Nollywood begins to rivals Bollywood in film production stakes, says UNESCO study
India remains the world’s leading film producer by number of films made but Nigeria is closing the gap after overtaking the United States for second place, according to a global cinema survey conducted by the UNESCO Institute for Statistics (UIS). The survey established that Bollywood produced 1,091 feature-length films in 2006 compared to 872 productions (in video format) from Nollywood. In contrast, the United States produced 485 major films. However by revenues Hollywood probably still holds the top slot.
According to the UNESCO survey, the three heavyweights were followed by eight countries that produced more than 100 films: Japan (417), China (330), France (203), Germany (174), Spain (150), Italy (116), South Korea (110) and the United Kingdom (104). These and other findings were collected through a new international survey launched by the UIS in 2007 with financing from the Government of Québec.
“Film and video production are shining examples of how cultural industries - as vehicles of identity, values and meanings - can open the door to dialogue and understanding between peoples, but also to economic growth and development. This conviction underpins the UNESCO Convention on Cultural Diversity” said Koïchiro Matsuura, the Director-General of UNESCO. “And this new data on film and video production provides yet more proof of the need to rethink the place of culture on the international political agenda.” Overall, the survey yielded data from 99 countries. It is important to note that response rates were limited especially among African countries where there is a general lack of statistical information on cultural issues.
Despite its limited coverage, the survey provides a unique perspective on how different countries and regions are transforming traditional approaches to the art and industry of filmmaking especially in video and digital formats. In particular, the explosive growth of Nollywood attracts considerable attention, especially in developing countries looking for alternatives to the U.S. or European models of film production and distribution, which require considerable investment.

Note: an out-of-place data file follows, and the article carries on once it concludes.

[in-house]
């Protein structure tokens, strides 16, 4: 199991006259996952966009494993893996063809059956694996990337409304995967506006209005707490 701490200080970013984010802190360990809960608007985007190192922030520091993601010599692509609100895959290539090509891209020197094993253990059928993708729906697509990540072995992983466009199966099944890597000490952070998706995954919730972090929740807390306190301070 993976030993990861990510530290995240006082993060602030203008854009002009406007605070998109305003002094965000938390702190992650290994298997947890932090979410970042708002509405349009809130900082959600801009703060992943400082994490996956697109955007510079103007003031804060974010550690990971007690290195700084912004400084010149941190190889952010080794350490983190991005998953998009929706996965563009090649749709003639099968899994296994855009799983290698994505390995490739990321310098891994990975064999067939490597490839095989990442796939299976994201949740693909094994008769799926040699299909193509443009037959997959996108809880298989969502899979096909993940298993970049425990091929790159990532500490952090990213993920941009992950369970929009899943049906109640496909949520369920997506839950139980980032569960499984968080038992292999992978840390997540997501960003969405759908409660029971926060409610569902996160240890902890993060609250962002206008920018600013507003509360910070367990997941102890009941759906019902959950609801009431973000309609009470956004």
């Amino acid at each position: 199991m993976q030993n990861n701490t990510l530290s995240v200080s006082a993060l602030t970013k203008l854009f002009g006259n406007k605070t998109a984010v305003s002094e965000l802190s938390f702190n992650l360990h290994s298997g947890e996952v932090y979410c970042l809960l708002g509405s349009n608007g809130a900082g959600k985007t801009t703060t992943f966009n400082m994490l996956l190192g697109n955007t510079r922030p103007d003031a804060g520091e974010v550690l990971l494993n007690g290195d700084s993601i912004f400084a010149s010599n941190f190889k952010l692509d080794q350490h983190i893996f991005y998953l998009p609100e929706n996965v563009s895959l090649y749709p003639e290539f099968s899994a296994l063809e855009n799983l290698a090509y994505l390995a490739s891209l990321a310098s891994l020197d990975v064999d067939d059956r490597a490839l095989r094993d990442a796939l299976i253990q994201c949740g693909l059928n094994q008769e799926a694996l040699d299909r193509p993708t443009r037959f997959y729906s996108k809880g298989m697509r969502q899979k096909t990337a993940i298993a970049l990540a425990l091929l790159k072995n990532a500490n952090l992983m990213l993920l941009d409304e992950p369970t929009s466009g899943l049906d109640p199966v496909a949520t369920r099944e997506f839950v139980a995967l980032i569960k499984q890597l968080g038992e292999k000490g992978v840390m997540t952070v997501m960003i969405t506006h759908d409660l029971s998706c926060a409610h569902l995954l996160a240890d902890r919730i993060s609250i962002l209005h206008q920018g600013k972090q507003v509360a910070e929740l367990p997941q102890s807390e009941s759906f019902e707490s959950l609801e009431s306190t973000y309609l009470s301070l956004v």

To begin with, Nigerian filmmakers rely on video instead of film to reduce production costs. And as the survey points out, Nigeria has virtually no formal cinemas. About 99% of screenings occur in informal settings, such as “home theatre.”
Finally, the UIS survey reveals another key element of the Nigerian success story: multilingualism. About 56% of Nollywood films are produced in Nigeria’s local languages, namely Yoruba (31%), Hausa (24%) and Igbo (1%). English remains a prominent language, accounting for 44%, which may contribute to Nigeria’s success in exporting its films. The survey also revealed considerable linguistic diversity in film production in Spain and Canada. In Spain, almost 69% of films were produced in Spanish, 12% in Catalan, about 9% in English, 4% in Basque, almost 3% in French and 4% in other languages. In Canada, 67% of films were produced in English and 31% in French in 2006.
However, English remains the dominant language in filmmaking globally. In total, 36% of films produced in 2006 were shot in English, according to the survey. U.S. films continue to dominate admissions globally. Although the survey is not exhaustive, a clear trend emerges when considering the provenance of the top ten films viewed in diverse countries All of the top ten films seen in Australia, Bulgaria Canada, Costa Rica, Namibia, Romania, and Slovenia were made in the USA, according to the survey. There were however some notable exceptions. Bollywood productions were the obvious favourite in India. In France, seven out of the top ten films were French. And in Japan and Morocco, domestic productions accounted for five out of the ten most widely viewed films. The survey also addressed additional issues related to the digitalization of films, the types of cinemas available in selected countries and information concerning co-productions and distribution networks. The UIS has prepared a short analytical paper on these data (available in English and French). All of the results can also be accessed at the UIS Data Centre.
According to the organisers of the Festival Vues d’Afrique de Montreal African countries like Cameroun, the Ivory Coast, Ghana and Burkina Faso have made good films, thanks to the new possibilities offered by digital cameras, a lighter and less expensive technology than traditional cinema equipment. “This new generation of scenario writers jumped over the 35 mm stage, usually reserved for the elite, to only use digital which is more practical to express itself. It is as if they had never had fixed telephone and that they went directly to cellular! ” said Damien Chalaud, one of the organisers of the Festival. So in spite of financial restrictions, certain countries of the African continent have both quality and quantity in terms of their productions, according to Chalaud who confirmed that Maghreb countries and South Africa lead in this respect.